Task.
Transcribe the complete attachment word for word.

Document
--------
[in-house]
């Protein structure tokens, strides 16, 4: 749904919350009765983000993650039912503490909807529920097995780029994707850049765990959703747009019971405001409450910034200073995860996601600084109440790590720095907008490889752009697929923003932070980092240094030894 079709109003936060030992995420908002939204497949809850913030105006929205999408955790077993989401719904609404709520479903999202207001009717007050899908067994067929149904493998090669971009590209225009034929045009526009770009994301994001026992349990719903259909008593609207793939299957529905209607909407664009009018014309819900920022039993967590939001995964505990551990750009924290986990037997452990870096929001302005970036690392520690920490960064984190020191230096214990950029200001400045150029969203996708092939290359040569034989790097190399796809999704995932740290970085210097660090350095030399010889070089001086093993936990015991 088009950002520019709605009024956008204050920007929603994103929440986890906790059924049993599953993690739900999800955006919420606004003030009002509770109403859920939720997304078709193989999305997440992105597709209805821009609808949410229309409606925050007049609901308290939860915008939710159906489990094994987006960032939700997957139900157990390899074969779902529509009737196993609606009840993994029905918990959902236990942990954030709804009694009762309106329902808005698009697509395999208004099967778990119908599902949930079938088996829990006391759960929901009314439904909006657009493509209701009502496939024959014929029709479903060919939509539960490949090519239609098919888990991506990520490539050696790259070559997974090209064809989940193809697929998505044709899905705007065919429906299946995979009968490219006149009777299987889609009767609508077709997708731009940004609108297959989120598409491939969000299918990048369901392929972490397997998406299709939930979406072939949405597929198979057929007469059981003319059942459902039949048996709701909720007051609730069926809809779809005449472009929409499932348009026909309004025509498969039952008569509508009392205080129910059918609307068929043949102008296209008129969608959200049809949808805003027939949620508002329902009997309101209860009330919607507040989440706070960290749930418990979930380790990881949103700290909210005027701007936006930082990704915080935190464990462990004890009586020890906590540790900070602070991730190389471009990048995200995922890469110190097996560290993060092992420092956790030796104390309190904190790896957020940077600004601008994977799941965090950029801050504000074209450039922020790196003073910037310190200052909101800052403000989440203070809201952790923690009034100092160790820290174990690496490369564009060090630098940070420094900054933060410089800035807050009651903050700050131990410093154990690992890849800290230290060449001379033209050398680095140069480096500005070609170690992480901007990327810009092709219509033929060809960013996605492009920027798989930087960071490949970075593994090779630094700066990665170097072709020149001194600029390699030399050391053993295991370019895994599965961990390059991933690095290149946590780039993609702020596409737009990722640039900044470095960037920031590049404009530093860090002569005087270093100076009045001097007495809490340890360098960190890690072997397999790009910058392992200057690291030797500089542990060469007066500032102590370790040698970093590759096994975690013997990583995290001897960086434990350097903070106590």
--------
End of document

[in-house]
């Protein structure tokens, strides 16, 4: 749904919350009765983000993650039912503490909807529920097995780029994707850049765990959703747009019971405001409450910034200073995860996601600084109440790590720095907008490889752009697929923003932070980092240094030894 079709109003936060030992995420908002939204497949809850913030105006929205999408955790077993989401719904609404709520479903999202207001009717007050899908067994067929149904493998090669971009590209225009034929045009526009770009994301994001026992349990719903259909008593609207793939299957529905209607909407664009009018014309819900920022039993967590939001995964505990551990750009924290986990037997452990870096929001302005970036690392520690920490960064984190020191230096214990950029200001400045150029969203996708092939290359040569034989790097190399796809999704995932740290970085210097660090350095030399010889070089001086093993936990015991 088009950002520019709605009024956008204050920007929603994103929440986890906790059924049993599953993690739900999800955006919420606004003030009002509770109403859920939720997304078709193989999305997440992105597709209805821009609808949410229309409606925050007049609901308290939860915008939710159906489990094994987006960032939700997957139900157990390899074969779902529509009737196993609606009840993994029905918990959902236990942990954030709804009694009762309106329902808005698009697509395999208004099967778990119908599902949930079938088996829990006391759960929901009314439904909006657009493509209701009502496939024959014929029709479903060919939509539960490949090519239609098919888990991506990520490539050696790259070559997974090209064809989940193809697929998505044709899905705007065919429906299946995979009968490219006149009777299987889609009767609508077709997708731009940004609108297959989120598409491939969000299918990048369901392929972490397997998406299709939930979406072939949405597929198979057929007469059981003319059942459902039949048996709701909720007051609730069926809809779809005449472009929409499932348009026909309004025509498969039952008569509508009392205080129910059918609307068929043949102008296209008129969608959200049809949808805003027939949620508002329902009997309101209860009330919607507040989440706070960290749930418990979930380790990881949103700290909210005027701007936006930082990704915080935190464990462990004890009586020890906590540790900070602070991730190389471009990048995200995922890469110190097996560290993060092992420092956790030796104390309190904190790896957020940077600004601008994977799941965090950029801050504000074209450039922020790196003073910037310190200052909101800052403000989440203070809201952790923690009034100092160790820290174990690496490369564009060090630098940070420094900054933060410089800035807050009651903050700050131990410093154990690992890849800290230290060449001379033209050398680095140069480096500005070609170690992480901007990327810009092709219509033929060809960013996605492009920027798989930087960071490949970075593994090779630094700066990665170097072709020149001194600029390699030399050391053993295991370019895994599965961990390059991933690095290149946590780039993609702020596409737009990722640039900044470095960037920031590049404009530093860090002569005087270093100076009045001097007495809490340890360098960190890690072997397999790009910058392992200057690291030797500089542990060469007066500032102590370790040698970093590759096994975690013997990583995290001897960086434990350097903070106590």